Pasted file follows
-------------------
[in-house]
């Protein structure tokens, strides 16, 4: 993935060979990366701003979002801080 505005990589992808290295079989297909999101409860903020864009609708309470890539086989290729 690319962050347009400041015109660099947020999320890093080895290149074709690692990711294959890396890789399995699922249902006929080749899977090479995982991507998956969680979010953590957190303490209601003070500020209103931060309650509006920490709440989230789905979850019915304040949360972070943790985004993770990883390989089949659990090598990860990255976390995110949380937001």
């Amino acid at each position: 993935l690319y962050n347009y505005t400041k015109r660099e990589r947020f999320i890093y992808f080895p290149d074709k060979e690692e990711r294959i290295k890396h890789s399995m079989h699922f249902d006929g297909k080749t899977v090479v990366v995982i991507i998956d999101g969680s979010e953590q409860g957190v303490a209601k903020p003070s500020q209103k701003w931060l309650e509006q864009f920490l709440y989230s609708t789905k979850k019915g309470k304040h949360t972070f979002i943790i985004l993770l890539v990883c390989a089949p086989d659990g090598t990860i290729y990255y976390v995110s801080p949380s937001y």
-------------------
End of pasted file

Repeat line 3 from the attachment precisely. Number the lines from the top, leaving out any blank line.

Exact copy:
């Amino acid at each position: 993935l690319y962050n347009y505005t400041k015109r660099e990589r947020f999320i890093y992808f080895p290149d074709k060979e690692e990711r294959i290295k890396h890789s399995m079989h699922f249902d006929g297909k080749t899977v090479v990366v995982i991507i998956d999101g969680s979010e953590q409860g957190v303490a209601k903020p003070s500020q209103k701003w931060l309650e509006q864009f920490l709440y989230s609708t789905k979850k019915g309470k304040h949360t972070f979002i943790i985004l993770l890539v990883c390989a089949p086989d659990g090598t990860i290729y990255y976390v995110s801080p949380s937001y």